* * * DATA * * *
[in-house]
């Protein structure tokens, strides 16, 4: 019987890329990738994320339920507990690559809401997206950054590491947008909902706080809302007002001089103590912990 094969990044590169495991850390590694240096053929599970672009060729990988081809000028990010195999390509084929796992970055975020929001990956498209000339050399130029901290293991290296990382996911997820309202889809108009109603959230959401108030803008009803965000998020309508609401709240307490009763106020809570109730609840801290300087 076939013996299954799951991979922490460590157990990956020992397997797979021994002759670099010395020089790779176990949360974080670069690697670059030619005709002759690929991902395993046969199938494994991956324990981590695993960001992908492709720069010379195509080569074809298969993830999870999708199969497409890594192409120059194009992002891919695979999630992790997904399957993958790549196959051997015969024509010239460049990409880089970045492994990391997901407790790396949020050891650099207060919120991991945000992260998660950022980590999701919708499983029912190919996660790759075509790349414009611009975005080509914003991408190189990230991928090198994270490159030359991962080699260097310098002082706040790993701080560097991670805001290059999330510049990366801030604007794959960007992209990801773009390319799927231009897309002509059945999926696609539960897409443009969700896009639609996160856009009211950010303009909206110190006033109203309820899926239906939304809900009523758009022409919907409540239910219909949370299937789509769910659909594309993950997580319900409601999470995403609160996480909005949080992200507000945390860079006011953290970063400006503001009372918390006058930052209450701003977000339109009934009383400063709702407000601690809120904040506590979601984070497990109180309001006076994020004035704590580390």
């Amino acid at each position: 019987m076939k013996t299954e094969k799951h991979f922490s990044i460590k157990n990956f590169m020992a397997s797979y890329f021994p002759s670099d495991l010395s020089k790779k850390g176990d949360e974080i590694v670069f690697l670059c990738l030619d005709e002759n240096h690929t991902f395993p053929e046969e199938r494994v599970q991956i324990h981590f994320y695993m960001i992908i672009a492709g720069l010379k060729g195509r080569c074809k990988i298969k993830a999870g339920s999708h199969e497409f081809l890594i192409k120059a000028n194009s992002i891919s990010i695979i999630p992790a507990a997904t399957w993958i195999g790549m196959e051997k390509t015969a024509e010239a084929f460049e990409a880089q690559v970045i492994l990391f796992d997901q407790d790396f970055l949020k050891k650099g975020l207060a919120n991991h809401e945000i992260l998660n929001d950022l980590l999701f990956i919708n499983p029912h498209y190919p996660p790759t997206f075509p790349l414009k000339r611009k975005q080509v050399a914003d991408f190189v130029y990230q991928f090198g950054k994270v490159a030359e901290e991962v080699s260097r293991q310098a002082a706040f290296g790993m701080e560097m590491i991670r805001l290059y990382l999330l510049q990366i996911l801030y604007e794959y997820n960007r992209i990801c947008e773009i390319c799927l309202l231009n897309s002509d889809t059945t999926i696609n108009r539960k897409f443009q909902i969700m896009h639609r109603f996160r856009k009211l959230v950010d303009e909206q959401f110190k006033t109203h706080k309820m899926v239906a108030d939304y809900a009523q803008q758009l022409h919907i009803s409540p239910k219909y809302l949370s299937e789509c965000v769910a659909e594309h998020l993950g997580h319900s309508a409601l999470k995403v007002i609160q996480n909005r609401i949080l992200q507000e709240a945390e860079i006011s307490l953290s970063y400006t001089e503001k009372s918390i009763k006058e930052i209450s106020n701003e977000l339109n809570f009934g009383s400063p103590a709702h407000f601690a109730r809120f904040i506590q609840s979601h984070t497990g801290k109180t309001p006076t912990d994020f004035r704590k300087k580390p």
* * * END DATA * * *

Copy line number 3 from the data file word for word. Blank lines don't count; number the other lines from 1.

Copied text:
């Amino acid at each position: 019987m076939k013996t299954e094969k799951h991979f922490s990044i460590k157990n990956f590169m020992a397997s797979y890329f021994p002759s670099d495991l010395s020089k790779k850390g176990d949360e974080i590694v670069f690697l670059c990738l030619d005709e002759n240096h690929t991902f395993p053929e046969e199938r494994v599970q991956i324990h981590f994320y695993m960001i992908i672009a492709g720069l010379k060729g195509r080569c074809k990988i298969k993830a999870g339920s999708h199969e497409f081809l890594i192409k120059a000028n194009s992002i891919s990010i695979i999630p992790a507990a997904t399957w993958i195999g790549m196959e051997k390509t015969a024509e010239a084929f460049e990409a880089q690559v970045i492994l990391f796992d997901q407790d790396f970055l949020k050891k650099g975020l207060a919120n991991h809401e945000i992260l998660n929001d950022l980590l999701f990956i919708n499983p029912h498209y190919p996660p790759t997206f075509p790349l414009k000339r611009k975005q080509v050399a914003d991408f190189v130029y990230q991928f090198g950054k994270v490159a030359e901290e991962v080699s260097r293991q310098a002082a706040f290296g790993m701080e560097m590491i991670r805001l290059y990382l999330l510049q990366i996911l801030y604007e794959y997820n960007r992209i990801c947008e773009i390319c799927l309202l231009n897309s002509d889809t059945t999926i696609n108009r539960k897409f443009q909902i969700m896009h639609r109603f996160r856009k009211l959230v950010d303009e909206q959401f110190k006033t109203h706080k309820m899926v239906a108030d939304y809900a009523q803008q758009l022409h919907i009803s409540p239910k219909y809302l949370s299937e789509c965000v769910a659909e594309h998020l993950g997580h319900s309508a409601l999470k995403v007002i609160q996480n909005r609401i949080l992200q507000e709240a945390e860079i006011s307490l953290s970063y400006t001089e503001k009372s918390i009763k006058e930052i209450s106020n701003e977000l339109n809570f009934g009383s400063p103590a709702h407000f601690a109730r809120f904040i506590q609840s979601h984070t497990g801290k109180t309001p006076t912990d994020f004035r704590k300087k580390p």